Widor's 8th Organ Symphony is a milestone in the organ literature. Never before had there been an organ work of such duration and so typical for the era of the Industrial Revolution with all its renewals and drive for expansion. It is a Symphony in the real sense of the word with a highly developed degree of contrapuntal control and mastery of the form. Within the actual Symphony, which is formed by the first three movements and the last two, Widor added two further ones. Prélude and Variations, forming a unity between the greater structure. In later versions of this Symphony the Prélude was omitted. In Variations, a kind of passacaglia, Widor reaches unprecedented peaks of his mastership. To write a variation structure lasting over twelve minutes without encountering a single dull moment and not a trace of monotony is a great achievement indeed. The Symphony starts off very imposing in the Allegro Risoluto, a sonata form where a diatonic tune similar to Gregorian plain chant, repeatedly returning in altered versions throughout the Symphony (cyclic principle), forms part of an ascension of gigantic Brucknerian structures of climaxes and anti-climaxes. It makes clever use of swell-effects and terrace-dynamics, while simultaneously the pedal-playing is developed to great height. From a technical viewpoint the whole composition is extremely demanding, enhanced by the pianistic influence of Franz Liszt. Yet it is typical organ music perfectly suited for the big instrument of Widor at St. Sulpice, where he was organist for 63 years! The grandeur and brilliance of the opening Allegro returns in the Variations and the Finale. Every possibility of the organ is demonstrated, as in the use of 32 ft stops, appèls d'anches, swell-effects, solovoices, etc. In contrast with these dynamically charged movements are Moderato Cantabile (track 2) and Adagio (track 6), with beautiful solo voices and equally beautiful songthemes. Here Widor's richness in style had reached its full potential and approaches the best works of Franck. In these slow movements the use of the counterpoint is very clever, although some parts are not easy to perform, e.g. when one has to play on 3 manuals at the same time. The Moderato Cantabile is a really lovely piece with gentle usage of the Voix Celestes. The same serenity can be found in the Adagio, although the mood there is rather melancholic and resembles Widor's later Organ Symphonies (Gothique, Romane). The middle part of the Adagio is a type of fugue, which cleverly leads back to the song theme using sustained pedal points. Typical of this Symphony is the use of classical forms, e.g. sonata form, prelude, fugue, passacaglia. The Allegro (track 3) has a lot of canonic invention. It is a brilliant virtuoso piece with scherzo elements. The canon is repeated at the end between the upper voice and the pedal. Very beautiful is the refinement of the coda (in this original first edition), where one senses that Widor probably possessed a healthy sense of humour. The grandeur of the first movement of the Symphony returns in the Finale, also starting with a fanfare- like motive, a piece with rondo affinities. The first theme testifies to Widor's bravura and pride which he undoubtedly would have radiated when playing his own works. The Symphony ends very daringly. Near the end a few modem, dissonant chords surprise the listener, even more astounding when one realises that this composition dates back to 1887 or earlier. That is when the second set of Organ Symphonies (nos. 5- 8) was published. The first set (nos. 1-4) had appeared in 1872. It was not until 1937 that this great mind respired his last breath. Widor's pupil Louis Vierne followed the same year and another gifted pupil, Charles Tournemire died 2 years later.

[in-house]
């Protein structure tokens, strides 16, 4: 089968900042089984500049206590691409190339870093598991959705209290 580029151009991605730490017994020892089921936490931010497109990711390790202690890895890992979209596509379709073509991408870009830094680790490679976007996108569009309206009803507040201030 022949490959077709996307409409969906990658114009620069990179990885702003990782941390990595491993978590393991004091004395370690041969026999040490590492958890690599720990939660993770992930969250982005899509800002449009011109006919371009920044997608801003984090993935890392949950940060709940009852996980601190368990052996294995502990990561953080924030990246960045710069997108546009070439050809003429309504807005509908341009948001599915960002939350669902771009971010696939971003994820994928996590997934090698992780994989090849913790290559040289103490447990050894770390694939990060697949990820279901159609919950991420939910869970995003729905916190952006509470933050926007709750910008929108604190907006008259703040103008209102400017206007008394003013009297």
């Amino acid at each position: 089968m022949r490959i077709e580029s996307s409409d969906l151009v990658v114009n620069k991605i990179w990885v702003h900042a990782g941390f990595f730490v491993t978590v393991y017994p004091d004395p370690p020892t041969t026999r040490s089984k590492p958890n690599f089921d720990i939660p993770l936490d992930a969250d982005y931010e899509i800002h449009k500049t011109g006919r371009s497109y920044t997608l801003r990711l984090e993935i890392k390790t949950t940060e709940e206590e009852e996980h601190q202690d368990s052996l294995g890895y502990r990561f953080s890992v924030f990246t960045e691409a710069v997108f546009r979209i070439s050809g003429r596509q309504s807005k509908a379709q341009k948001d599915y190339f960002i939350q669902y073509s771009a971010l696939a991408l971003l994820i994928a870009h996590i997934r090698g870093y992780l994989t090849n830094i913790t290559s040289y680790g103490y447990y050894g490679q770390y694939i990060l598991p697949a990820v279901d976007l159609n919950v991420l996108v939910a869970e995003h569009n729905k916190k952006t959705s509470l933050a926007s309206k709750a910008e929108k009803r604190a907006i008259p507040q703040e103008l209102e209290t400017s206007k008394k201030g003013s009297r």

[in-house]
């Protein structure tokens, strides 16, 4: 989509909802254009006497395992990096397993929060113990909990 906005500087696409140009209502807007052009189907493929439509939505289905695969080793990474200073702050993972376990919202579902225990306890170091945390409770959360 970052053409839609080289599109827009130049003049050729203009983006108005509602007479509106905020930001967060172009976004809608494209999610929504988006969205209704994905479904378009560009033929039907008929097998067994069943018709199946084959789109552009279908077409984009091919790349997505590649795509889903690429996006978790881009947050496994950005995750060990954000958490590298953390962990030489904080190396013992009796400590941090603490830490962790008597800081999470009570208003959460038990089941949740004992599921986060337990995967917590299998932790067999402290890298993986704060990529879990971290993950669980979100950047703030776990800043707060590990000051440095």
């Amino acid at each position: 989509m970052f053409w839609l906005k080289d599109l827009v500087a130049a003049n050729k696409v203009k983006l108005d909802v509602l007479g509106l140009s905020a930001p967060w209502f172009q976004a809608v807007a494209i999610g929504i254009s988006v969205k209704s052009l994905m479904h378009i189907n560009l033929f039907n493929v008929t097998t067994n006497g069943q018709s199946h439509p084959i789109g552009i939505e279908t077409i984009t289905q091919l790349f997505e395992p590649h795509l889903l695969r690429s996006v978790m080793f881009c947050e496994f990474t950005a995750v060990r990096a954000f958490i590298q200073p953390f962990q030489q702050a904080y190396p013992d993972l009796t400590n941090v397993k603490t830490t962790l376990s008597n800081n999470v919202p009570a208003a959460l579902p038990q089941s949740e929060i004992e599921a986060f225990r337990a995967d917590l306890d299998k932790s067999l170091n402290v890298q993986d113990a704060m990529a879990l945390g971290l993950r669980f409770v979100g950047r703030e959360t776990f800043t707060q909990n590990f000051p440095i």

Ton Reijnaerdts (text from cd TRA 2000-03)